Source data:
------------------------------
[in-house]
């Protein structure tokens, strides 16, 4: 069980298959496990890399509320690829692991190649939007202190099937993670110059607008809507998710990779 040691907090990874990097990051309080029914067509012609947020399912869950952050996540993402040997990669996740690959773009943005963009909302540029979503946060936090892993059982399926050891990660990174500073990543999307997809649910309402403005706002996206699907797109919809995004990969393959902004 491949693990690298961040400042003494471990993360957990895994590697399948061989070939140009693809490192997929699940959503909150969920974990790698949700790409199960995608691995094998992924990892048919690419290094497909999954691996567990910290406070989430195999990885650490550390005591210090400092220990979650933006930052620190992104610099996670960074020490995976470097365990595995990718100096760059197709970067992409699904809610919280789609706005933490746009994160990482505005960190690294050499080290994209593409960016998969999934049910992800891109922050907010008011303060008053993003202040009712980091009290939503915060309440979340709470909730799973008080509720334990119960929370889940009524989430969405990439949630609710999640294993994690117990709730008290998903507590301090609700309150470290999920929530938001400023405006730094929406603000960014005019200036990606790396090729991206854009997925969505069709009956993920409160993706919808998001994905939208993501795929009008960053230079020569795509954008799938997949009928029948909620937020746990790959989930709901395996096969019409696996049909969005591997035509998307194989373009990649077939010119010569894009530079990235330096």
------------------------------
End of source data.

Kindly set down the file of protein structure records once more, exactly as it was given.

[in-house]
């Protein structure tokens, strides 16, 4: 069980298959496990890399509320690829692991190649939007202190099937993670110059607008809507998710990779 040691907090990874990097990051309080029914067509012609947020399912869950952050996540993402040997990669996740690959773009943005963009909302540029979503946060936090892993059982399926050891990660990174500073990543999307997809649910309402403005706002996206699907797109919809995004990969393959902004 491949693990690298961040400042003494471990993360957990895994590697399948061989070939140009693809490192997929699940959503909150969920974990790698949700790409199960995608691995094998992924990892048919690419290094497909999954691996567990910290406070989430195999990885650490550390005591210090400092220990979650933006930052620190992104610099996670960074020490995976470097365990595995990718100096760059197709970067992409699904809610919280789609706005933490746009994160990482505005960190690294050499080290994209593409960016998969999934049910992800891109922050907010008011303060008053993003202040009712980091009290939503915060309440979340709470909730799973008080509720334990119960929370889940009524989430969405990439949630609710999640294993994690117990709730008290998903507590301090609700309150470290999920929530938001400023405006730094929406603000960014005019200036990606790396090729991206854009997925969505069709009956993920409160993706919808998001994905939208993501795929009008960053230079020569795509954008799938997949009928029948909620937020746990790959989930709901395996096969019409696996049909969005591997035509998307194989373009990649077939010119010569894009530079990235330096």